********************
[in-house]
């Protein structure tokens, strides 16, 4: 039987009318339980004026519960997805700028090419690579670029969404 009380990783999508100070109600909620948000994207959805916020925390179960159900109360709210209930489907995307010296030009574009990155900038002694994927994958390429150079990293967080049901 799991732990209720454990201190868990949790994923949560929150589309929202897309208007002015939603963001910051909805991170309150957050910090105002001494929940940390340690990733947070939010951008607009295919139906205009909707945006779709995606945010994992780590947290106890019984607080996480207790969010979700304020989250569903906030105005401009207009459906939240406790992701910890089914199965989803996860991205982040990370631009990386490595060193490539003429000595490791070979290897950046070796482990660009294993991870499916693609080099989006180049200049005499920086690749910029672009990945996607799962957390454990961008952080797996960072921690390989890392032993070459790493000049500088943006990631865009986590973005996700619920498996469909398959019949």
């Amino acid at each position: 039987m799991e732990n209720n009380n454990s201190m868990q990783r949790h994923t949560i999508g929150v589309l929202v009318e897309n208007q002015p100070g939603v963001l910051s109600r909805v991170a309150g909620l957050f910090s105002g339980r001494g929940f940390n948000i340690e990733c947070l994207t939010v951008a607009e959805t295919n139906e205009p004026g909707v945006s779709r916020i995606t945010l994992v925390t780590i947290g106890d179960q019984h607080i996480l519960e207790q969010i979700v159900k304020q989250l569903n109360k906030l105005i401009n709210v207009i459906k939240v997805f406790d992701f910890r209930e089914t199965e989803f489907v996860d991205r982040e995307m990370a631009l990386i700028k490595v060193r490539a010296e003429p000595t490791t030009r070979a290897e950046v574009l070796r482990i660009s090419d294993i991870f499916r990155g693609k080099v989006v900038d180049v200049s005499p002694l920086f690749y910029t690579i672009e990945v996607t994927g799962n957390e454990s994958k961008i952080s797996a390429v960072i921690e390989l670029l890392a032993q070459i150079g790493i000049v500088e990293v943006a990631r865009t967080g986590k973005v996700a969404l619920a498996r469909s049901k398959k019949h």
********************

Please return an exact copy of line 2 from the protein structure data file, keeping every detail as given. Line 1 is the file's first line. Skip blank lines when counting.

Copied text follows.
């Protein structure tokens, strides 16, 4: 039987009318339980004026519960997805700028090419690579670029969404 009380990783999508100070109600909620948000994207959805916020925390179960159900109360709210209930489907995307010296030009574009990155900038002694994927994958390429150079990293967080049901 799991732990209720454990201190868990949790994923949560929150589309929202897309208007002015939603963001910051909805991170309150957050910090105002001494929940940390340690990733947070939010951008607009295919139906205009909707945006779709995606945010994992780590947290106890019984607080996480207790969010979700304020989250569903906030105005401009207009459906939240406790992701910890089914199965989803996860991205982040990370631009990386490595060193490539003429000595490791070979290897950046070796482990660009294993991870499916693609080099989006180049200049005499920086690749910029672009990945996607799962957390454990961008952080797996960072921690390989890392032993070459790493000049500088943006990631865009986590973005996700619920498996469909398959019949």